As I grew older, my historical novels became more in-depth and realistic. My literary choices in other genres also matured.

I read almost every book by Meg Cabot. Her books are like chocolate chip cookies: the majority of the stories are a romance plot, but there are little nuggets of feminist topics here and there. These bits of difficult topics included discussion of female masturbation, birth control access, and politics  (in the novel All American Girl), peer pressure (How to be Popular), model culture (Airhead), and full-on obvious feminism (The Princess Diaries, the books didn’t involve Mia’s dramatic transformation, her Grandmother is not portrayed as the stereotypical nurturing matron, and there are a handful of self-identified feminist characters). I also loved The Mediator and 1-800-Where Are You series, but that’s another topic.

Creative Commons Attribution: Farrahsanjari, flicker http://www.flickr.com/photos/farrahsanjari/with/5674100812/ It's okay, these stereotypically feminine items are probably the work of Mia's awful (in the book) grandmother :P

Creative Commons Attribution: Farrahsanjari, flicker
http://www.flickr.com/photos/farrahsanjari/with/5674100812/

It’s okay, these stereotypically feminine items are probably the work of Mia’s awful (in the book) grandmother 😛

In middle school, my librarian granted me permission to read Laurie Halse Anderson’s Speak because, to paraphrase greatly, she thought I was more capable of handling the mature themes than most other students. It was one of the first books that taught me what violent mental damage rape does. My first knowledge of date rape came from a book titled The Earth, My Butt, and other Big Round Things, which also dealt with body image.

Above all books in the “serious life stuff” genre that seems to be sweeping across young adult literature, is 13 Reasons Why. It was a book that truly illustrated how every encounter with others shapes who a person becomes and what they do with their future, and its message lives deep within my psyche.
I believe this novel had an impact on my path to feminism (and sociology, for that matter) because it showed how interactions others see as small and insignificant (“is calling someone slut really all that bad?”) have consequences that reach far beyond the simple actions. The book and its ties to issues of feminism are incredibly complex. The main plot of the book is that a girl, Hannah Baker, commits suicide, but before she does, makes a set of cassette tapes explaining the reasons that led her to that choice. It begins with a story about the boy who she shared her first kiss with making up a rumor that she did more. Throughout the book her reasons (that are very related to gendered expectations) pile on. Some of the reasons she gives are her humiliation about public judgment of the sexual appeal of her body, a peeping tom, a boy who assumes she will do more with him sexually because of her reputation as a “slut”, her guilt for not stopping the rape of her friend, public dismissal of her potential suicide, and unwanted sexual contact from a boy who doesn’t ask if she wants it or not (because of her reputation). The book is a haunting example of the dangers of slut shaming.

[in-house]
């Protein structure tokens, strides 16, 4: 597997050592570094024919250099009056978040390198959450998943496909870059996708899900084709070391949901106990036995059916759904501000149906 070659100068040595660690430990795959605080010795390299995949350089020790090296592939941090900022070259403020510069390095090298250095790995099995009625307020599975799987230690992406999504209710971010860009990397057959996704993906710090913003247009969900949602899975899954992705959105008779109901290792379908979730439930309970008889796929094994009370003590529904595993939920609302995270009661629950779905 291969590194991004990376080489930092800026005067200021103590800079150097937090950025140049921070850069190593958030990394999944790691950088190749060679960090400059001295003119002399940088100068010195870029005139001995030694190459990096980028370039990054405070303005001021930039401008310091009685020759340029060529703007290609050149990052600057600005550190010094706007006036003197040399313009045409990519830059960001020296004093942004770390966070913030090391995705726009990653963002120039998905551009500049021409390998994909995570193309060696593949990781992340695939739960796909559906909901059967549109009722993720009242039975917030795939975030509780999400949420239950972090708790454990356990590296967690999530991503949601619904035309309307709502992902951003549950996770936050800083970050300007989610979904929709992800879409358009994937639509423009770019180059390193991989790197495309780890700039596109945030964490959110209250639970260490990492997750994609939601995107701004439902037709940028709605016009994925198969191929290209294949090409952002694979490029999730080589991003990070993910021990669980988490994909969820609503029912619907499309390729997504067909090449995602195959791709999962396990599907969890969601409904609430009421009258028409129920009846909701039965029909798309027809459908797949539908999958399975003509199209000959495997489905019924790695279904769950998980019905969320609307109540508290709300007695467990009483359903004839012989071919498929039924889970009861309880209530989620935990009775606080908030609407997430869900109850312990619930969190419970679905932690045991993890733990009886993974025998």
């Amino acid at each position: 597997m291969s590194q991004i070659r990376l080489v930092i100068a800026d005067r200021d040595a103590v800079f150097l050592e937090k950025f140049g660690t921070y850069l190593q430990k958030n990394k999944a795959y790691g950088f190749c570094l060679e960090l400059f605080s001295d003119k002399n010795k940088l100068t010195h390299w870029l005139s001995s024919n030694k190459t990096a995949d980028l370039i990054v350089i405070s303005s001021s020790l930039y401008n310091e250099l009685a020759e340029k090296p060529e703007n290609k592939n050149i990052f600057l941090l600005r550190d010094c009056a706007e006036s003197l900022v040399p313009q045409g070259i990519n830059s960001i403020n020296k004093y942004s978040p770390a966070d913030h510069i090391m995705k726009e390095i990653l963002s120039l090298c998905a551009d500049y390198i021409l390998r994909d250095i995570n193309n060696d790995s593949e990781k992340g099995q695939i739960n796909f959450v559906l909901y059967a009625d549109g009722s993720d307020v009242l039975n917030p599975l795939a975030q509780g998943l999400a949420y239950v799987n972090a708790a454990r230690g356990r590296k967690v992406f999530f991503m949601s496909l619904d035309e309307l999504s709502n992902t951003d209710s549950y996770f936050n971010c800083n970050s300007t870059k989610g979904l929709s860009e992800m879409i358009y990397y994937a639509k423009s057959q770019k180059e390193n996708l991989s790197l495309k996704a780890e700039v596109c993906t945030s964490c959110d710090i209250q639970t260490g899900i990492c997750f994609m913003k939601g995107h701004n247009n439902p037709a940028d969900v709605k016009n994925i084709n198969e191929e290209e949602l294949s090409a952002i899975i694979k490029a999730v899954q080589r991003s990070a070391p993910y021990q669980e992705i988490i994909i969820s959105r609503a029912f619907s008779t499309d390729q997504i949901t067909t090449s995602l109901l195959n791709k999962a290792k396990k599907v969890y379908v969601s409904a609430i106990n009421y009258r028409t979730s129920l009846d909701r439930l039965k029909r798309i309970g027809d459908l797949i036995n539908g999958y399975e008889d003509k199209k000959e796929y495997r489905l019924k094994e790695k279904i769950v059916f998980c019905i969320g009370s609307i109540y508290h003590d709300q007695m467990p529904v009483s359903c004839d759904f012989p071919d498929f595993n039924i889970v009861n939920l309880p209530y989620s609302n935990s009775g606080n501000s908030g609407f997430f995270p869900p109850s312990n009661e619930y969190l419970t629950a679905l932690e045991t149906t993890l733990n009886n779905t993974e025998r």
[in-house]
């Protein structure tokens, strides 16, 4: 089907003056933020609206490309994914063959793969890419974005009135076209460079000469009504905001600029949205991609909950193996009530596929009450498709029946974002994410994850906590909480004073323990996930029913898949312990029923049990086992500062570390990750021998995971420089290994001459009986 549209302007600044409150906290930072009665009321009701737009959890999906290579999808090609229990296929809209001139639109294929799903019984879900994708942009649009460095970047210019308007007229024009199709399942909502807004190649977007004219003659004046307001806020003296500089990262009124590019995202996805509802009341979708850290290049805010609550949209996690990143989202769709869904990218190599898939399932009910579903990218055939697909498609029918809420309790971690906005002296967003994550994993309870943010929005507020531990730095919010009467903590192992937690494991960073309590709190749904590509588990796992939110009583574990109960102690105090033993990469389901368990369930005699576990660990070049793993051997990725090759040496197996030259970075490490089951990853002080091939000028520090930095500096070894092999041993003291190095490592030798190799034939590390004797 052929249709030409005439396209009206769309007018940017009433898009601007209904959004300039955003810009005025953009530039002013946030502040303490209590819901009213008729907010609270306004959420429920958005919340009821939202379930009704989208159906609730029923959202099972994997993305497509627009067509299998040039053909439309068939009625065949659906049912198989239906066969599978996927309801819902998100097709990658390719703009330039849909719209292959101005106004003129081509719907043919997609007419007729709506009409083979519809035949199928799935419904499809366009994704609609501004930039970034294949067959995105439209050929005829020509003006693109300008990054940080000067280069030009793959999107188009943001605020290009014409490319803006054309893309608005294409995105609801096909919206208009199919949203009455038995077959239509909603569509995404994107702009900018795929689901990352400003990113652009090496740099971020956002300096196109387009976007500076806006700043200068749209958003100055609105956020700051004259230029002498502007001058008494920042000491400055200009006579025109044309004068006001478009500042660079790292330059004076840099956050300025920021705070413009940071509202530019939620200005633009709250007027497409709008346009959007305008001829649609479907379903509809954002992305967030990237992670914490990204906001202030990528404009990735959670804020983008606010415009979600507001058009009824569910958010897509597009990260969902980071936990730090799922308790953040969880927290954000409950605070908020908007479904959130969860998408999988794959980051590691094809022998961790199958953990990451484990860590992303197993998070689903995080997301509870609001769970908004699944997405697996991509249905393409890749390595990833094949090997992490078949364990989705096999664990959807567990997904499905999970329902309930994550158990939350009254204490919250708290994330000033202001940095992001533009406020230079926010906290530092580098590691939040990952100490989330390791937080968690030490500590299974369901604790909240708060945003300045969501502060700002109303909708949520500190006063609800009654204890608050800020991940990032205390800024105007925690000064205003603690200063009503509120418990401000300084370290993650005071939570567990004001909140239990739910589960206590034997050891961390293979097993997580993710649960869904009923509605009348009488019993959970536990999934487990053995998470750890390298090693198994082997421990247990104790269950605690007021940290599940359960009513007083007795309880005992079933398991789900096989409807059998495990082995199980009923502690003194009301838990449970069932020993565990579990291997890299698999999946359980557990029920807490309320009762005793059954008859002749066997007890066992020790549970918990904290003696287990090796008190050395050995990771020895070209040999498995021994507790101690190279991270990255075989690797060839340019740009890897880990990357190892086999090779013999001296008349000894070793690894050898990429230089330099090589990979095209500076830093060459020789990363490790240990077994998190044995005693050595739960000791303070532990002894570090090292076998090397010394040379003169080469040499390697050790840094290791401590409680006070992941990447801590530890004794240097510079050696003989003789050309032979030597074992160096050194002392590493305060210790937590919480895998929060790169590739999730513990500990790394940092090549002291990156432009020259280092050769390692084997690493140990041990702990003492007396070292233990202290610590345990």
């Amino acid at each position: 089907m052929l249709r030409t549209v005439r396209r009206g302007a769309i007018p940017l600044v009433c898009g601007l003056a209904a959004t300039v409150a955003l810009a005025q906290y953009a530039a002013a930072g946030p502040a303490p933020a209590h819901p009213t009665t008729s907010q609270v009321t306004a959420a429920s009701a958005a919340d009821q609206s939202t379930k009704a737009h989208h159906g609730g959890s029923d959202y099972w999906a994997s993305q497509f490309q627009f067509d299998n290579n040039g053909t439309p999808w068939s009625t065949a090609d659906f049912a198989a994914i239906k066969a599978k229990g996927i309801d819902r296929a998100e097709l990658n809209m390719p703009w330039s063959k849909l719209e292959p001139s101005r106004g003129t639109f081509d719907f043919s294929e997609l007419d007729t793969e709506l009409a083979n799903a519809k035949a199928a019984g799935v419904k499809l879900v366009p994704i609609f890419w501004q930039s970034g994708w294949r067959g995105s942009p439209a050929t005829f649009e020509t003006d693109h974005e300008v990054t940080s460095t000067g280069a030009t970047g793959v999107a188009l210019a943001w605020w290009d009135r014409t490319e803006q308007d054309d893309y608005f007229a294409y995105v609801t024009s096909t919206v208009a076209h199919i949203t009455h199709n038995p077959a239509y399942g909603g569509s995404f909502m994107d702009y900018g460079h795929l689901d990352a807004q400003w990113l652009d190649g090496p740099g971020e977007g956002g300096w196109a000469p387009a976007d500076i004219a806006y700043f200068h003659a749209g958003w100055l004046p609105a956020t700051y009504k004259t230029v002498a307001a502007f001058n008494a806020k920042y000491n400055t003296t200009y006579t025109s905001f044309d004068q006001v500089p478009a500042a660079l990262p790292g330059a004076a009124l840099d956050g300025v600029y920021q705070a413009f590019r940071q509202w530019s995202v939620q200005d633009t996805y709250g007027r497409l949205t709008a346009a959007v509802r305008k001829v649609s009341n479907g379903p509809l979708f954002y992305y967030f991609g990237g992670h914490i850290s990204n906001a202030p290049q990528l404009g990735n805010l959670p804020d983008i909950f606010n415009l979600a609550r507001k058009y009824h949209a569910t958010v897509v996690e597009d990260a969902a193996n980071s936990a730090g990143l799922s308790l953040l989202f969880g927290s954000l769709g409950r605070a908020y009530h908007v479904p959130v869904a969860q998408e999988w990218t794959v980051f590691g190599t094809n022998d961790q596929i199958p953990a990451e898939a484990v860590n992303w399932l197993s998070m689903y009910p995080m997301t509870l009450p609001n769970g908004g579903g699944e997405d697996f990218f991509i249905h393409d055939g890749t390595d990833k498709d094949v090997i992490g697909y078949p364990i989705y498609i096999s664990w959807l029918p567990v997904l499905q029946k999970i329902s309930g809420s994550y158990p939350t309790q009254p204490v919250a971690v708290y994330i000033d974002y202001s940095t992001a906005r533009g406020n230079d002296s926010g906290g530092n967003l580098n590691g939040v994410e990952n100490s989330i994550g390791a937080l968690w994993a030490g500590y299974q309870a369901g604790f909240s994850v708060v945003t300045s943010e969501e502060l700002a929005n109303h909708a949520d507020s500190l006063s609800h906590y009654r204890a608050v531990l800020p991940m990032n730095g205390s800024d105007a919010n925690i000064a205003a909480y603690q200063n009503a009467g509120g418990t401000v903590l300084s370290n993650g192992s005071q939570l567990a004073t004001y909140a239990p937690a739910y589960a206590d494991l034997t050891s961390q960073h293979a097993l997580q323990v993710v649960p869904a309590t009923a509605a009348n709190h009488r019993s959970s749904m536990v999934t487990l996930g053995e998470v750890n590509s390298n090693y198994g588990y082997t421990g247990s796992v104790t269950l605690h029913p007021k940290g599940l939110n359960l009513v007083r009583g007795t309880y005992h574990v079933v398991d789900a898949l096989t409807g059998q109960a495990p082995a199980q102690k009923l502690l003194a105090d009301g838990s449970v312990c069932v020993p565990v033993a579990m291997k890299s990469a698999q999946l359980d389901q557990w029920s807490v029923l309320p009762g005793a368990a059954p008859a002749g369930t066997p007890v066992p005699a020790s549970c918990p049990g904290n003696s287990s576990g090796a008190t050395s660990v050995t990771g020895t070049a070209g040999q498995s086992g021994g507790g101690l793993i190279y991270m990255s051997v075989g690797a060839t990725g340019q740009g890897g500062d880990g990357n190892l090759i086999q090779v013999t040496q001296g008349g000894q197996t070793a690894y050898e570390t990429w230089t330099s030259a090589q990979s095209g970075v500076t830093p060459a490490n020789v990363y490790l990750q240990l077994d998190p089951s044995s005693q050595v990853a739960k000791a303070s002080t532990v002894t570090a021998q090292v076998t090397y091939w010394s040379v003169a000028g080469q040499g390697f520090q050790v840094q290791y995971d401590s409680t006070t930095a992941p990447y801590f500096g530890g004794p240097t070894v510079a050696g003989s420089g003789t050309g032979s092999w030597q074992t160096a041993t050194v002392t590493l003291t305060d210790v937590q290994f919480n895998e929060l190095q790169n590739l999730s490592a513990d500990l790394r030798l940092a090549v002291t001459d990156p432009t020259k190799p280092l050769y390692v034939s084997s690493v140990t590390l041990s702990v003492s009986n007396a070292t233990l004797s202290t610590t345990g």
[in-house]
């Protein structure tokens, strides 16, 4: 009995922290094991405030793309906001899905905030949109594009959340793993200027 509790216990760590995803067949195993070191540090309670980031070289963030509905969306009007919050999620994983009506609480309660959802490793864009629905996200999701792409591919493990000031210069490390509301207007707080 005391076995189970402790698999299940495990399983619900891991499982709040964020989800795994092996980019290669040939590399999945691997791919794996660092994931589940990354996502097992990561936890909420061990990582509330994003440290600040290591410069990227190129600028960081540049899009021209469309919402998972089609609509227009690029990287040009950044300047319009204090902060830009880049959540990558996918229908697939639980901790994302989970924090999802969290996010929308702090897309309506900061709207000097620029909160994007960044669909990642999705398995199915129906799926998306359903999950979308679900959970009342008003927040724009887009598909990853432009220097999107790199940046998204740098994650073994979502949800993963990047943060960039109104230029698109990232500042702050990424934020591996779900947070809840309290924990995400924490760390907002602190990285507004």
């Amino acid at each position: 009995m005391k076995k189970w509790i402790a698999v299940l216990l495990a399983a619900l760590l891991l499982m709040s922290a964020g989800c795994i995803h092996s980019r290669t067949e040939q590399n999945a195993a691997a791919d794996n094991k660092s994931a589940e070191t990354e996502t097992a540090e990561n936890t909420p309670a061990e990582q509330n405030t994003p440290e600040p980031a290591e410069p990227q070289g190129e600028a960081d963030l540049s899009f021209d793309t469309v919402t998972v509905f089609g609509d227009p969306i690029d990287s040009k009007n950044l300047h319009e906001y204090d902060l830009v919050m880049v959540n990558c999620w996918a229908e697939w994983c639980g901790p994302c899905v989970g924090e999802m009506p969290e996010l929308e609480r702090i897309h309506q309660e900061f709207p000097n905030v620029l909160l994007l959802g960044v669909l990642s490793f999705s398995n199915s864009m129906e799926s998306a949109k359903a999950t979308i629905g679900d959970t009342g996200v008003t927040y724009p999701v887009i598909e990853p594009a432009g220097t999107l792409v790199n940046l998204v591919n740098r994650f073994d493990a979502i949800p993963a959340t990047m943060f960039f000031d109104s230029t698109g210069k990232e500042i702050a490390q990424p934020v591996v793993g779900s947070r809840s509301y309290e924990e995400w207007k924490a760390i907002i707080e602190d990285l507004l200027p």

My literary tastes took also took a big turn that is, in hindsight, quite political and philosophical. I acquired a taste for post-apocalyptic and dystopian future books. The Shadow Children series was arguably the beginning of my formulation of opinion about a woman’s rights regarding her pregnancy. The Giver also made me think about my own culture’s model of childbirth (though the book was very much not in favor of alternatives). I also ate up The Uglies series, which contains several complexities, among them beauty standards, ethics, and a theme of questioning the judgment of authorities.

Stick around! There’s one more post in this series, and I have some school blog assignments left!

The Girl that was Raised by…BOOKS! Part 1 of 3

A few weeks ago my W&G studies class did an exercise that involved listing the people who had part in socializing us into our genders. It was through this exercise that I realized something big on a personal level: books and other media had more influence on my higher mental growth than the people I had face to face interaction with as I grew up.

I’m not saying they had a bigger influence on who I am overall: there are parts of my essential being that became rooted in me long before I could read. Basic survival and academic skills were taught by my family and teachers, as were experiences that cannot have the same effect on an individual if simply read in a book.

There is, however, something about the way I grew up that made me different from my family. A large portion of my values are different from the people I was in contact with from childhood to the brink of young adulthood. An even larger portion of my knowledge was gained from sources other than my family or my school. My ambition and expectations for my life and my beliefs about existence are alien from the surroundings I had.